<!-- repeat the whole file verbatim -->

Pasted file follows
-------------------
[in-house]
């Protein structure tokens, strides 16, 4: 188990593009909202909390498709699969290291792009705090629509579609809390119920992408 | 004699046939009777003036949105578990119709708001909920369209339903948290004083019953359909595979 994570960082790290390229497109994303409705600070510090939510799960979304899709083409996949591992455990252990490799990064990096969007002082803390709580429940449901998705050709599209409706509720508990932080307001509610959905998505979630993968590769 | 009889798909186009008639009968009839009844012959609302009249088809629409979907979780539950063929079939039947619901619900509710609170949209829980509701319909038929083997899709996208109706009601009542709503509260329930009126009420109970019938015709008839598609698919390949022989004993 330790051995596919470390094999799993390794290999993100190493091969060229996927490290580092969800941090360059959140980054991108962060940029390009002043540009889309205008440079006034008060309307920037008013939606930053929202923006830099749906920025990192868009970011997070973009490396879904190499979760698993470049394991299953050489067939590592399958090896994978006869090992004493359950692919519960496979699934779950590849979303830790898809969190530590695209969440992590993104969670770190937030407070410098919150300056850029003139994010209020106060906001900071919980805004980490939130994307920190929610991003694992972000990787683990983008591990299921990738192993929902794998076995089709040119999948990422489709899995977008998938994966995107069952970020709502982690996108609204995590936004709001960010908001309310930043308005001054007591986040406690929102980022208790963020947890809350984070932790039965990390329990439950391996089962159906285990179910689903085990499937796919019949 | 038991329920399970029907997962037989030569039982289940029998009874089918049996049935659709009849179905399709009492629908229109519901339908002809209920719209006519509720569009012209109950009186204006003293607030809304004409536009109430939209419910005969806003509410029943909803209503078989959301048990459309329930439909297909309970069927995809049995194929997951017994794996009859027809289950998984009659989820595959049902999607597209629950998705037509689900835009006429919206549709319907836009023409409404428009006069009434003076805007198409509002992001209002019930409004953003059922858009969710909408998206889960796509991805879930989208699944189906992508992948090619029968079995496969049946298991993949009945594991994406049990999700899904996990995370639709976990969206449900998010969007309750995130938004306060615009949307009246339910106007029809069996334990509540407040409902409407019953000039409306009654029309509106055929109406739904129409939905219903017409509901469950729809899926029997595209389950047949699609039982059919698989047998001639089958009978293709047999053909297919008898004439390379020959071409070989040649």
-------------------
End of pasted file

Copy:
[in-house]
């Protein structure tokens, strides 16, 4: 188990593009909202909390498709699969290291792009705090629509579609809390119920992408 | 004699046939009777003036949105578990119709708001909920369209339903948290004083019953359909595979 994570960082790290390229497109994303409705600070510090939510799960979304899709083409996949591992455990252990490799990064990096969007002082803390709580429940449901998705050709599209409706509720508990932080307001509610959905998505979630993968590769 | 009889798909186009008639009968009839009844012959609302009249088809629409979907979780539950063929079939039947619901619900509710609170949209829980509701319909038929083997899709996208109706009601009542709503509260329930009126009420109970019938015709008839598609698919390949022989004993 330790051995596919470390094999799993390794290999993100190493091969060229996927490290580092969800941090360059959140980054991108962060940029390009002043540009889309205008440079006034008060309307920037008013939606930053929202923006830099749906920025990192868009970011997070973009490396879904190499979760698993470049394991299953050489067939590592399958090896994978006869090992004493359950692919519960496979699934779950590849979303830790898809969190530590695209969440992590993104969670770190937030407070410098919150300056850029003139994010209020106060906001900071919980805004980490939130994307920190929610991003694992972000990787683990983008591990299921990738192993929902794998076995089709040119999948990422489709899995977008998938994966995107069952970020709502982690996108609204995590936004709001960010908001309310930043308005001054007591986040406690929102980022208790963020947890809350984070932790039965990390329990439950391996089962159906285990179910689903085990499937796919019949 | 038991329920399970029907997962037989030569039982289940029998009874089918049996049935659709009849179905399709009492629908229109519901339908002809209920719209006519509720569009012209109950009186204006003293607030809304004409536009109430939209419910005969806003509410029943909803209503078989959301048990459309329930439909297909309970069927995809049995194929997951017994794996009859027809289950998984009659989820595959049902999607597209629950998705037509689900835009006429919206549709319907836009023409409404428009006069009434003076805007198409509002992001209002019930409004953003059922858009969710909408998206889960796509991805879930989208699944189906992508992948090619029968079995496969049946298991993949009945594991994406049990999700899904996990995370639709976990969206449900998010969007309750995130938004306060615009949307009246339910106007029809069996334990509540407040409902409407019953000039409306009654029309509106055929109406739904129409939905219903017409509901469950729809899926029997595209389950047949699609039982059919698989047998001639089958009978293709047999053909297919008898004439390379020959071409070989040649």